Court ruling blocks school board’s attempt to restrict public comments

GEORGIA — A federal appeals court decided Oct. 2 that a Georgia school board’s efforts to pre-approve public speakers at board meetings are unconstitutional. The board has been accused of using a bureaucratic approval process to run down the clock, effectively censoring speakers likely to make unfriendly comments.

The case stems from a 2015 episode in which Jim Barrett, a public school teacher in Walker County, attempted to address the district school board during a public comment period to criticize a change to the school district’s new grading policy.

Under the district’s public comments policy, he was required to first meet with Superintendent Damon Raines to get approval. Although Barrett reached out nearly a month before the school board meeting, Raines did not respond to his initial inquiry for more than a week, and moved slowly throughout the rest of the process. As a result, Barrett’s request was not approved in time for the meeting.

Lawyers for the district argued that their policy was legal because prospective speakers were not required to disclose before meeting with the superintendent what they intended to say to the school board, so there was no risk of content-based discrimination. However, in the decision, 11th Circuit U.S. Court of Appeals Judge Robin Rosenbaum struck down this reasoning, arguing that in many cases, a speaker’s topic is easily discernible from context clues.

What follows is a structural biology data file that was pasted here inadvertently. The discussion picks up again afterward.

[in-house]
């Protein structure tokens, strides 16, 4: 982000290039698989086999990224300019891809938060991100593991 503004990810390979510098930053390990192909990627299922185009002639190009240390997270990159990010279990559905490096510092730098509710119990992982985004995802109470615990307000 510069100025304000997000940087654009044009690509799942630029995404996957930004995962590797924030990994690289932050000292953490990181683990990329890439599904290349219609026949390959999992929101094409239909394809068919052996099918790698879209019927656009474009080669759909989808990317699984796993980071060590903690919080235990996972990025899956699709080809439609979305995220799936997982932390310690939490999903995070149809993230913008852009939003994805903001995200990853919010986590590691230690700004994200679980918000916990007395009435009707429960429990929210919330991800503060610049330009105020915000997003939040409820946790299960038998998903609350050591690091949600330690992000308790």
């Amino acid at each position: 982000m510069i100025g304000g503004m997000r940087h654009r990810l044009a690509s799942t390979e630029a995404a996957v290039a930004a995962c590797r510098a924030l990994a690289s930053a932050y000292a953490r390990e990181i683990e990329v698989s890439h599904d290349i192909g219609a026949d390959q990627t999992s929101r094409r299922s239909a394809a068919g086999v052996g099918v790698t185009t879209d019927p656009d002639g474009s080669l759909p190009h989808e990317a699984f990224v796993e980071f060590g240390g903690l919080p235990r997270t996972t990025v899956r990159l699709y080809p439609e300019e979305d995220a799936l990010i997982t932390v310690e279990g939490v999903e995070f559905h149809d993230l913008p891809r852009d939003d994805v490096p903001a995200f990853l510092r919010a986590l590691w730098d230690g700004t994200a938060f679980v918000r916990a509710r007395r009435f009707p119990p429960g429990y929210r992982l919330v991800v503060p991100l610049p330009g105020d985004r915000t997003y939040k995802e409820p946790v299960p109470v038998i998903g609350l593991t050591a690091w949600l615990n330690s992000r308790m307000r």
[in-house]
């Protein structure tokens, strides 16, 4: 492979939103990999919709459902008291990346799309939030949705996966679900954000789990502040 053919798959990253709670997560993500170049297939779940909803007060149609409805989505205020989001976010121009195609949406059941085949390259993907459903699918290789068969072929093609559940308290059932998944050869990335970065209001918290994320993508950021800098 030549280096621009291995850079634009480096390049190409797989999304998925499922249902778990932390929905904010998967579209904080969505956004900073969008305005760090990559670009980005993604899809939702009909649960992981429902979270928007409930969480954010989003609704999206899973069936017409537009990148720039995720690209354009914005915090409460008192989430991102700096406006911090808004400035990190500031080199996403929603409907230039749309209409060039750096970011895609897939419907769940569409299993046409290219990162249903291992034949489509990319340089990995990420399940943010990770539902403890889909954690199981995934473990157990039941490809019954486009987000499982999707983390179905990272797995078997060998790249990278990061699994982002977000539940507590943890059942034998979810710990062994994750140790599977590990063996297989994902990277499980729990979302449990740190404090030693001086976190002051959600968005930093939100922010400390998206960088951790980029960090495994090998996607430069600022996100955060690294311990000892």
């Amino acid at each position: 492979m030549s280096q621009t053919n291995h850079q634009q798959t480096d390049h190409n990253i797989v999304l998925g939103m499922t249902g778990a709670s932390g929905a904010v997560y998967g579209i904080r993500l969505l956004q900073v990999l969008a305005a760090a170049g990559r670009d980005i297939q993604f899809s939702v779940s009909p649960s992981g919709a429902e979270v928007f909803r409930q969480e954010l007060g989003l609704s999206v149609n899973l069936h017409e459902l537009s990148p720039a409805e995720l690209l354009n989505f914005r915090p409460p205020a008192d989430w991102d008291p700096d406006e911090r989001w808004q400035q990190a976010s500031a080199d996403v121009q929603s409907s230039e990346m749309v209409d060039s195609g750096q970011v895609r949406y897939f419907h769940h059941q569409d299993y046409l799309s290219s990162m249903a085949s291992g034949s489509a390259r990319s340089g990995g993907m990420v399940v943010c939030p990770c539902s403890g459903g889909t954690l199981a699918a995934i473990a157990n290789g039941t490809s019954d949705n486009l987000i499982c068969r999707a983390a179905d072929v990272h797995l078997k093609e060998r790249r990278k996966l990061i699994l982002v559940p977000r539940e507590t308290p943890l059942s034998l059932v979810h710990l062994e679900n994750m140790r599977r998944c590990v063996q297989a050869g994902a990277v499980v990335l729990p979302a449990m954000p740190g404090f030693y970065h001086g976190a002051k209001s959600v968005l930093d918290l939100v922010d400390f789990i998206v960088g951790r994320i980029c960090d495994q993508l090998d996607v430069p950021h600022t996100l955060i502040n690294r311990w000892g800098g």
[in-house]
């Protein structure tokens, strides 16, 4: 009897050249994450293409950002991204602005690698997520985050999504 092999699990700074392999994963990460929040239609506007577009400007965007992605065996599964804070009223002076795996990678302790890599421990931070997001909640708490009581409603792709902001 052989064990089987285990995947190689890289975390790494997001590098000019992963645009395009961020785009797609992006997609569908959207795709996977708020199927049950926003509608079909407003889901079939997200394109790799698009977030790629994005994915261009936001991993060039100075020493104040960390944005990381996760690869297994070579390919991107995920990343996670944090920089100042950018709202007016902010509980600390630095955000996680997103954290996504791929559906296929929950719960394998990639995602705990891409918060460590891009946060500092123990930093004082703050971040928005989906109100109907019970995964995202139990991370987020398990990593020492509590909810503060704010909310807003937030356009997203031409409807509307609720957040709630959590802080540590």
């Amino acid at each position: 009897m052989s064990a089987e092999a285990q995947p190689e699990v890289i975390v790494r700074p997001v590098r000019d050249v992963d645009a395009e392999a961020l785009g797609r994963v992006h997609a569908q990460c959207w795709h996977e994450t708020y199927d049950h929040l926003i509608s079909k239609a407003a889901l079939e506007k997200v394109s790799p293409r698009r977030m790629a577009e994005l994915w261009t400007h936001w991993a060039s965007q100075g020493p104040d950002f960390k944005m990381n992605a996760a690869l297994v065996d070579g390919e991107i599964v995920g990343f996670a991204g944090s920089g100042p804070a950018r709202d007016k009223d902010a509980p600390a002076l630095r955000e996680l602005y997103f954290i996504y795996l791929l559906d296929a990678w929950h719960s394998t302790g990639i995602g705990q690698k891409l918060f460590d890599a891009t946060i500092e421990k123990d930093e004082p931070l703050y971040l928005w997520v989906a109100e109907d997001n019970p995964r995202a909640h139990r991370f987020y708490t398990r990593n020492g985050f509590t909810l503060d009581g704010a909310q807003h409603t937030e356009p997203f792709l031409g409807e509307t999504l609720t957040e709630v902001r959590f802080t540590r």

The Daily Report said Barrett’s counsel was pleased with the ruling, which largely upholds a district court decision from last year.

The SPLC previously reported on a rising trend in recent years of school boards attempting to restrict public comments.

Former SPLC Executive Director Frank LoMonte wrote, “it’s increasingly commonplace for districts to impose restrictions on what members of the public may say during the open-microphone portion of board meetings.”

He called these restrictions “doubtfully legal,” and said there is a “growing consensus of legal authorities that citizens may freely criticize school practices – including named employees – during public meetings.”

Two other recent court rulings—one in Virginia and one in Illinois—overturned school boards’ restrictive public comments policies.

You can read LoMonte’s full analysis here.

SPLC staff writer Samuel Breslow can be reached by email or at (202) 974-6318. He is on Twitter @sdkb42.

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